Simon’s Cycle Shorts are now available to buy in both paperback (£8.39) and Kindle (£2.99) editions from Amazon. HERE
In the darkness he can just make out his forearms; flat, bare and relaxed on the bars and glistening with sweat; a powerful white light spears through the cables from beneath spreading its lumens across the smooth Shropshire tarmac; 14 hours in and 10 more to go. Fear? No, not for the dark; fear is reserved for the midnight puncture puck or the onset of premature exhaustion brought about by failing to fuel enough – easily done in the first frantic hours of the previous day. The tunnel-like world of the night exists for only six hours but it is the time when 24 hour time trials are won and, more frequently, lost. There are always quicker riders, but if they can’t fight through the night then they lose.
It’s at this point that many riders feel their body start to stiffen and their will to weaken; sleep besieges their thoughts with tender memories of rest and warmth; end it all now; take to your bed; stop the pain. But this is my rider’s time – this is when he gets stronger. The roads are empty and lonely bar the occasional unidentifiable light beam on the opposite carriageway, and yet he feels more lucid and on track than at any time in the race; now is the time for us to push; I’m smiling in the dark at the sheer thrill of staying out on the road when everyone else has gone to their beds. The excitement of the first few hours when the supporters still cheered has long gone, and the pace has settled; but we’re still racing, we’re still time trialling; his body is still stretched across me as it would be for a 10 or a 25 miler. He’s not one of the speed merchants who blitz the Sunday mornings before breakfast, he’s one of the endurance men and women who ride through the day, and then the night, and then the day again.
So how does the long distance triallist cope with hours and hours in the saddle? How does he distance his head from his unseen opponents? Support crews gossiping in the night with tales of abandons and bonking competitors try to help; but their words hardly register in the befuddled minds of athletes stopping only briefly to refuel. He can only think of himself and his need to keep moving, keep the speed, keep on the road. In truth, he’d rather not stop, but he needs to know he’s not the only man left in that dark, unforgiving place; he needs to look into sympathetic eyes.
Bikes like me are loved and despised equally. No bikes are more fettled, more measured, more adjusted or tuned; optimised for the opposing demands of aero efficiency and long distance comfort, we’re the ultimate cycling compromise. Too aero and we’ll break the rider’s body within four hours; to comfortable and he’ll be slow. After the race he’ll hate me; the pain of this day take a long time to heal.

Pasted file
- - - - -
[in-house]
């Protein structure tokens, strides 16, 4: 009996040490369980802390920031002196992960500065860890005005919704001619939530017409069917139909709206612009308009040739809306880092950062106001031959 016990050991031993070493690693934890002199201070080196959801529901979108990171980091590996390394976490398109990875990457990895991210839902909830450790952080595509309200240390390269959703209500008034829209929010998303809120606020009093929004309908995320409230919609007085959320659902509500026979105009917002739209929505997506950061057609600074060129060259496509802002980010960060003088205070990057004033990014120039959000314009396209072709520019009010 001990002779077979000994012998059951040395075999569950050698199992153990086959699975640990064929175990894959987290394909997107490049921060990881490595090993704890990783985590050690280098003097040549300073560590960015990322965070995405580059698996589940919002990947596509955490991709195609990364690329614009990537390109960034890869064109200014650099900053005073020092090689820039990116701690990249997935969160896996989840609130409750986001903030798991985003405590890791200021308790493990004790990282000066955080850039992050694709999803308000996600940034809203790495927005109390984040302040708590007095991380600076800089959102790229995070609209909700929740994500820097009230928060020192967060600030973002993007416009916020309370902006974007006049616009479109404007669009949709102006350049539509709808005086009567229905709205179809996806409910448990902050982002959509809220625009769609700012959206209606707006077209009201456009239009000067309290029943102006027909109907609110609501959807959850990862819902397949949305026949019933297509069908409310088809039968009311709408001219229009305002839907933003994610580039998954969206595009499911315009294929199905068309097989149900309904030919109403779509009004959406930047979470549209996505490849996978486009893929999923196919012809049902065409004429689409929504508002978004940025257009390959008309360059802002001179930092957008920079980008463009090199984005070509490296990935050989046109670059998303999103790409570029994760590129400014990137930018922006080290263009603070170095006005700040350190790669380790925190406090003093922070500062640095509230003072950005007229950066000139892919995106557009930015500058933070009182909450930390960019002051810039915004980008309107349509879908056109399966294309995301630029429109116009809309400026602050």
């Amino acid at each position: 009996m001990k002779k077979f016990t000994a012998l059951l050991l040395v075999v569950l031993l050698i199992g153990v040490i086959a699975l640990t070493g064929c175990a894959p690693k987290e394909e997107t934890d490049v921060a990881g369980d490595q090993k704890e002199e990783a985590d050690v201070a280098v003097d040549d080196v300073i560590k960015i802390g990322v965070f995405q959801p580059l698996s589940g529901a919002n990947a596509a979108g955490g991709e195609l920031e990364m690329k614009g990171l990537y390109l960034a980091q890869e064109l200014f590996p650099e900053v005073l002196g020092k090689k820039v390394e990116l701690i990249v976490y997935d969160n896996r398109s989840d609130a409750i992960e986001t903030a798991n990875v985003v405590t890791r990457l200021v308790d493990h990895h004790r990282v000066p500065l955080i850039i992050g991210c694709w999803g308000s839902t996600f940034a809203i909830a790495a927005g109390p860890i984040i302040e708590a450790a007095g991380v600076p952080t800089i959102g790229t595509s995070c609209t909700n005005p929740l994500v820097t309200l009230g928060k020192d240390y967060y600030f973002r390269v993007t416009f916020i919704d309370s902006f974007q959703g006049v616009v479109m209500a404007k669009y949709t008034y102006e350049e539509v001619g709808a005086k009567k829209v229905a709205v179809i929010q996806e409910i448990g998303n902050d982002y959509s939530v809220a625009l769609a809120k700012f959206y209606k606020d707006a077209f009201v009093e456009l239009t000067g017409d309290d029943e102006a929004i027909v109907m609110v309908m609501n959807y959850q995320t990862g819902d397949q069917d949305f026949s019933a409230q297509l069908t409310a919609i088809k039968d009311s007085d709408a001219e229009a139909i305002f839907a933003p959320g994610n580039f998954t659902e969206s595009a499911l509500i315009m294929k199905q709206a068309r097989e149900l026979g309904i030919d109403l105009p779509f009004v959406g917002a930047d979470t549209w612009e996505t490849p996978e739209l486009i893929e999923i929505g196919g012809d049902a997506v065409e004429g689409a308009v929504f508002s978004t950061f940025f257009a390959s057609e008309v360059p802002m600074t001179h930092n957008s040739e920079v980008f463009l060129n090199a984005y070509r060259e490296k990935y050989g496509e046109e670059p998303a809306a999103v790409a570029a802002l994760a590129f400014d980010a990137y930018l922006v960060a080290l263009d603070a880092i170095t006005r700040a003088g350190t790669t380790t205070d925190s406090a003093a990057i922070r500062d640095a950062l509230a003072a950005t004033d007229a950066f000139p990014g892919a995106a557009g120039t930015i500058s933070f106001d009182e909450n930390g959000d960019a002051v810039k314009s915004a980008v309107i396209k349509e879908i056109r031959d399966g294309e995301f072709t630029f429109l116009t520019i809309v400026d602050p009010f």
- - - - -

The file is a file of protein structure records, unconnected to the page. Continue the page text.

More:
During the summer nights the temperature can be surprisingly low, but my rider is still working hard and consuming enough fuel to generate his own heat; in the crisp dark air his sweat still drips onto my bars and into the food tray; carb-laden cubes of bread pudding and banana bread that are regularly and reluctantly stuffed in and swallowed whole; this engine needs its fuel like a steam train needs coal. The monotony of his breathing timed subconsciously with his cadence, bores me for hours.
Periodically I find myself smiling like a madman because I know what’s coming; the large Quina Brook roundabout where a few hardy supporters sit around for the night under the streetlights and gently clap as the competitors, still down on the bars, spear out of the darkness, on one of the few downhill slopes, to execute the irregular 360 turn – the speeds are high and the thrill intense – before disappearing again onto the 40 mile circuit. After all this time I know the road, the bumps, the building excitement for the sunrise – although I know he’ll get low in those late night hours when the sun refuses to rise above the horizon; it feels like a deliberate act. But now is the night and the night is our time.
24 hour time trials are an allegory for a man’s life on earth; in the first six hours he bursts from the start with speed, verve and a hope that represents the promise of a young child growing into an adult; an entrance then tempered during the second six hours when the reality and potential futility of his mission become clear – so much work still has to be done; such a long way to go; the body’s beginning to hurt. But success or failure is determined in the night; similarly, middle age determines what a man will really achieve when the going gets tough – the big distance men and women don’t sleep and rarely stop for supplies in the night; the big milers, the real contenders, are rarely young and predominantly inward. And then, as the last six hours unfold, only those who’ve ridden the night with the willpower and determination to keep up the pace and the pain, make the grade. Every one of them collapses on the stroke of 24 – a private, painful passing by the side of the road – they beg forgiveness for their folly and their joy at finishing; the tears of exhaustion if not short-lived, are real. The 24 hour riders give their soul to their bike and take only a mileage as reward. They are the cyclists that truly know how to suffer.
Simon’s Cycle Shorts are now available to buy in both paperback (£8.39) and Kindle (£2.99) versions from Amazon. HERE
Copyright © 2017 by Simon Bever. All Rights Reserved